About the time I first encountered Robert McRuer’s Crip Theory: Cultural Signs
of Queerness and Disability soon after its publication in 2006, I began to turn
my research and teaching from queer theory toward disability studies and crip
theory. Or, it might be more accurate to say that crip theory and disability studies
began to infect my previous work in queer theory and dis-ease its trajectory.
Rather than focus on carnality and desire as much as I once had, I began focusing
on corporeality and vulnerability—what Emmanuel Levinas (2006: 64) describes
as the radical passivity of being “for the other” without ever desiring such a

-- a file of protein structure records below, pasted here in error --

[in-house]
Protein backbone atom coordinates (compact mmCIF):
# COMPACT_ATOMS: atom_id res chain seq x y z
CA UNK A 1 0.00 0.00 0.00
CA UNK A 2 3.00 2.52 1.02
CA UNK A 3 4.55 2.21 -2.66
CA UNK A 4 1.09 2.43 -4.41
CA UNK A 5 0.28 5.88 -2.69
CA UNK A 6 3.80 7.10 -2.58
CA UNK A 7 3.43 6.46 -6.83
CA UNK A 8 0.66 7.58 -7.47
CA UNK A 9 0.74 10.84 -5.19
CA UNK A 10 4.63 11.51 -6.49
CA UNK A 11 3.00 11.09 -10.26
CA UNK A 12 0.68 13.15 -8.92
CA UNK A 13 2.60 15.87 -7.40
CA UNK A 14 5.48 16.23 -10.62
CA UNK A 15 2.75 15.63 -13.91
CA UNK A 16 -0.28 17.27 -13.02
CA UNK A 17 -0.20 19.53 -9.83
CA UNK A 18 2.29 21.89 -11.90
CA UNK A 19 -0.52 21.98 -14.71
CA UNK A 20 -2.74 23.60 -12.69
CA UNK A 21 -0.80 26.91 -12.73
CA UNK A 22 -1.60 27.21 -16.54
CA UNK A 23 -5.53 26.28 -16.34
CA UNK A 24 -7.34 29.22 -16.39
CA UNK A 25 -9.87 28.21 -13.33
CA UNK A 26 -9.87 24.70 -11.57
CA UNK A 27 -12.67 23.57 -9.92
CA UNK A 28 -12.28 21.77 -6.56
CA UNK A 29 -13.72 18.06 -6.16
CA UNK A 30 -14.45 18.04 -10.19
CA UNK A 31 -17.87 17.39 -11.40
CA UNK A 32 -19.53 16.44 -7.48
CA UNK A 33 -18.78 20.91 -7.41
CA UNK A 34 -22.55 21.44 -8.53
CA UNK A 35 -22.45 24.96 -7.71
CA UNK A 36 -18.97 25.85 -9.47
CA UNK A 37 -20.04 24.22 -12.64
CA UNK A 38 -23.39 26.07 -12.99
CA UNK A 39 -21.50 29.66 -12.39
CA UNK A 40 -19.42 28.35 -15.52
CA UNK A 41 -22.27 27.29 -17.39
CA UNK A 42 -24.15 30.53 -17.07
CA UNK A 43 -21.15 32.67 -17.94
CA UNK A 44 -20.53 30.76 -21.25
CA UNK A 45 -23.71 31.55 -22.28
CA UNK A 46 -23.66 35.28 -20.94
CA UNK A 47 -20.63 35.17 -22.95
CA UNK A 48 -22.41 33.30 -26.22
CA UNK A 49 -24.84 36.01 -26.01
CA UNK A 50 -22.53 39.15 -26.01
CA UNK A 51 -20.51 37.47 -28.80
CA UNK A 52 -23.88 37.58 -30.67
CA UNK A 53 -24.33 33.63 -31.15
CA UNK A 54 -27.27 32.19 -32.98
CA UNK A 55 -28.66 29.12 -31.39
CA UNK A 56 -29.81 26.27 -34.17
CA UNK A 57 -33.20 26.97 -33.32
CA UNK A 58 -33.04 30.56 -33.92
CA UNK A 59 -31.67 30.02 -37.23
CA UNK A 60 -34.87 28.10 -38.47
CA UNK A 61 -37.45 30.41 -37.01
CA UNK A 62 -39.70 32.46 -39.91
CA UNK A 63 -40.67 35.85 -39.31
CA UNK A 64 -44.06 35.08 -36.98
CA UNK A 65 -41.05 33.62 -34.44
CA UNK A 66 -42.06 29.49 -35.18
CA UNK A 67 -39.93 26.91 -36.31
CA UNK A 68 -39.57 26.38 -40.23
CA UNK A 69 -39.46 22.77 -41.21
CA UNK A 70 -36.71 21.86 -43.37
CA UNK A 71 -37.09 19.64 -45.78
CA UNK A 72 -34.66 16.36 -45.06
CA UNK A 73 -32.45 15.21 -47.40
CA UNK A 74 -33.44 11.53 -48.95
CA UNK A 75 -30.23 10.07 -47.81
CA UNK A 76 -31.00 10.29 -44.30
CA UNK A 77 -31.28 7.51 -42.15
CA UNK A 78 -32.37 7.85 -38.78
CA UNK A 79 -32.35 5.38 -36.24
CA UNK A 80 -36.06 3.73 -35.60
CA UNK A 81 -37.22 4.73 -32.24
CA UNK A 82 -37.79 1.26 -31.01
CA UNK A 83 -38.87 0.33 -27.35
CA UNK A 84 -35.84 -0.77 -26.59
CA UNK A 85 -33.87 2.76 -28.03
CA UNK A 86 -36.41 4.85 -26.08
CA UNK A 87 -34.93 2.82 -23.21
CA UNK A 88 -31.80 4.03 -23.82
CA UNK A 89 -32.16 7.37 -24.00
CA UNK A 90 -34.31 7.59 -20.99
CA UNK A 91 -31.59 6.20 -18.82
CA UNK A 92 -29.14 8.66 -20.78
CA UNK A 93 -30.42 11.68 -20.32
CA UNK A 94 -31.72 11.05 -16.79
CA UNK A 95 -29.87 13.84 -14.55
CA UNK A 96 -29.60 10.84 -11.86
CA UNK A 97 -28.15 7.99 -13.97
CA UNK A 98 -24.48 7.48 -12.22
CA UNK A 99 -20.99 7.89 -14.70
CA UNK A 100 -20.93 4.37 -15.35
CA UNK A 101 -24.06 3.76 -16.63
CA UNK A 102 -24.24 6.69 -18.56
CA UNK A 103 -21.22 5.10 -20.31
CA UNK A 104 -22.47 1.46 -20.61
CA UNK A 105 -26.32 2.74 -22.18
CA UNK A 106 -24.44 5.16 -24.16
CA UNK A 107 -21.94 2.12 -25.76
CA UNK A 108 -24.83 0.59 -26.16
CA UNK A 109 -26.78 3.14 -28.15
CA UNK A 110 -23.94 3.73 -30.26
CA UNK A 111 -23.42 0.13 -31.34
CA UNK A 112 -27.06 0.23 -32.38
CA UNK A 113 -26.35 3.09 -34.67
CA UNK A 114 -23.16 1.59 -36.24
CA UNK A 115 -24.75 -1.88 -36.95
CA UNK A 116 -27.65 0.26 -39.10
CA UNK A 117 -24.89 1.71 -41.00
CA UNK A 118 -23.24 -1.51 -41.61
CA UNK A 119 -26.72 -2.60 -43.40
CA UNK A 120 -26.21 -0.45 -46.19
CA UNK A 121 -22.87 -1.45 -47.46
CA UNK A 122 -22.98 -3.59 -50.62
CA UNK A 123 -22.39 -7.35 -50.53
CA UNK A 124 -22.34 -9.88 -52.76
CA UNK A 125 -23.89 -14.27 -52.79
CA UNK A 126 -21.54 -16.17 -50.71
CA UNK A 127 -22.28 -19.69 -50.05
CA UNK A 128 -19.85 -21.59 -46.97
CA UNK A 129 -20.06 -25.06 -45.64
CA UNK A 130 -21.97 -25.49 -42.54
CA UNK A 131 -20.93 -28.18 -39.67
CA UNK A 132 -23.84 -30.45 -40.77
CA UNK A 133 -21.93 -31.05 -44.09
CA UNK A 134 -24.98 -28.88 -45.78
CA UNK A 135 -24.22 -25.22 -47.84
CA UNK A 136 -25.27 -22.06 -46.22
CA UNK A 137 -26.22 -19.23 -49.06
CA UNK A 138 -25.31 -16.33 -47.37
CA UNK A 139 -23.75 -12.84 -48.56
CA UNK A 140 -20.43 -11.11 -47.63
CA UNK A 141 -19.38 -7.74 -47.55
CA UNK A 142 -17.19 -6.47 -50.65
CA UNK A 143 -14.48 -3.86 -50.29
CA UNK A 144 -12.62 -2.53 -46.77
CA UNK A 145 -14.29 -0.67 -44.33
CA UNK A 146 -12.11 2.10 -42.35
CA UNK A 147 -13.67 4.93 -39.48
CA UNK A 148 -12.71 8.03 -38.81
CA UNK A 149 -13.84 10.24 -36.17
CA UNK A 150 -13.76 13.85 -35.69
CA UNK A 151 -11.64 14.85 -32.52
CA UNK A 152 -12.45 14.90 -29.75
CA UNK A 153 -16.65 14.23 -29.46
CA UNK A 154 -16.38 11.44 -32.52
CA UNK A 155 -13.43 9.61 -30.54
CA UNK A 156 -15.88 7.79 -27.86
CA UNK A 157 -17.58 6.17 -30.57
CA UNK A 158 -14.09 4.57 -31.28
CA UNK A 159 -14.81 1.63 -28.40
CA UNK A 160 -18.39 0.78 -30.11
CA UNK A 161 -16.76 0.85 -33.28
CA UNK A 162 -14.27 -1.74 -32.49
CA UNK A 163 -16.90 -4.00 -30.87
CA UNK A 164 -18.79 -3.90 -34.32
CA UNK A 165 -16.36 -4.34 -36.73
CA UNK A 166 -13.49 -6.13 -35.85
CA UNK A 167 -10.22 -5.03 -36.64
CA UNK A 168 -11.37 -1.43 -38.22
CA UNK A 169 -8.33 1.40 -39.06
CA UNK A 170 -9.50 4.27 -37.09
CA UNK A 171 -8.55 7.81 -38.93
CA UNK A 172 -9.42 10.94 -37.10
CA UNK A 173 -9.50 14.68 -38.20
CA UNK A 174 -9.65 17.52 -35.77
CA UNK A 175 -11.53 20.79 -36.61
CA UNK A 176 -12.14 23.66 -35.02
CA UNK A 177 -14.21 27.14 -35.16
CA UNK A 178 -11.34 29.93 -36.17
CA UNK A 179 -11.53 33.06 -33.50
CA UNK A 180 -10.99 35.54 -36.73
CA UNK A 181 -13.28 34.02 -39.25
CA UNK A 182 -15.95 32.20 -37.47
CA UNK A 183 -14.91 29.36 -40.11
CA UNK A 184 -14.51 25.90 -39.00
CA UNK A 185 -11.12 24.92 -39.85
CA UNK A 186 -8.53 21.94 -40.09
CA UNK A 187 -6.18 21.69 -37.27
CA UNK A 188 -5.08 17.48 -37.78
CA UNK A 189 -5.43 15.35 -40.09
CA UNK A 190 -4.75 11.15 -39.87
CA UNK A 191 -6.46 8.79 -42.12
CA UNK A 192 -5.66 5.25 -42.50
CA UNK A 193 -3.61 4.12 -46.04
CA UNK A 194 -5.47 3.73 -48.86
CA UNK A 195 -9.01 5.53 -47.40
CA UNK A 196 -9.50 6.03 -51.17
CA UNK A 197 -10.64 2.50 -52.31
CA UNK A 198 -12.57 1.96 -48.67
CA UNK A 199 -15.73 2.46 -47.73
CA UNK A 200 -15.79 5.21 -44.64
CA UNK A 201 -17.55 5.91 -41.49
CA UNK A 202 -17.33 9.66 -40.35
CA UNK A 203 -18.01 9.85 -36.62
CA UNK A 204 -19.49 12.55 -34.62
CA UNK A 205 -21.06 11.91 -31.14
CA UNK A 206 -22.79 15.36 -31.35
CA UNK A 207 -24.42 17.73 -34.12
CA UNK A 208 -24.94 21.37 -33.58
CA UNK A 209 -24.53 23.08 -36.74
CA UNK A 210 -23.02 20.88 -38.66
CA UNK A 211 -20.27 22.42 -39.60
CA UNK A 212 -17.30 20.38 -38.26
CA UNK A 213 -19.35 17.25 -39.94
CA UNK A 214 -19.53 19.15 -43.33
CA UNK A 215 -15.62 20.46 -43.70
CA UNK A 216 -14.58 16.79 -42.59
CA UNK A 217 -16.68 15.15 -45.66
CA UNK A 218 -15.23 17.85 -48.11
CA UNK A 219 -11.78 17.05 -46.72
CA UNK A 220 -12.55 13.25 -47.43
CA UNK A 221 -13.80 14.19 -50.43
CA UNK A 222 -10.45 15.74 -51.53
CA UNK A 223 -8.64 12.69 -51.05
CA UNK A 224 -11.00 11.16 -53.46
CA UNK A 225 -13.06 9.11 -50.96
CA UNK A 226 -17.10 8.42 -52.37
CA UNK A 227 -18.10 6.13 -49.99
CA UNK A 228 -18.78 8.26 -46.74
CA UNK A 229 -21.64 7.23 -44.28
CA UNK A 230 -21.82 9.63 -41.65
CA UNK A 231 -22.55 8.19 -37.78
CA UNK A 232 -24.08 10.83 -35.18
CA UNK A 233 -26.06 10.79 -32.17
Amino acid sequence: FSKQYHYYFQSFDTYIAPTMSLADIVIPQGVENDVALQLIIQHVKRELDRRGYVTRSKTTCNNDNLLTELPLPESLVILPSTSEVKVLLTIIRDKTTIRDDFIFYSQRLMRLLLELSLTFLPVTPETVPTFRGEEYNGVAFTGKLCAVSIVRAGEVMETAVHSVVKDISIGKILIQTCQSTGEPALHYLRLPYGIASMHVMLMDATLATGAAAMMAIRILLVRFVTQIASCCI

responsibility, without having either force or intention, something I experience
despite myself. Vulnerability, especially rather than capability or ability—with
their links to energy, strength, power, and vitality—began to hold a more central
place in my research and critical thought. I began rethinking what bodies do
and what they do to us when we experience them, especially through screens.
If the inline PDF is not rendering correctly, you can download the PDF file here.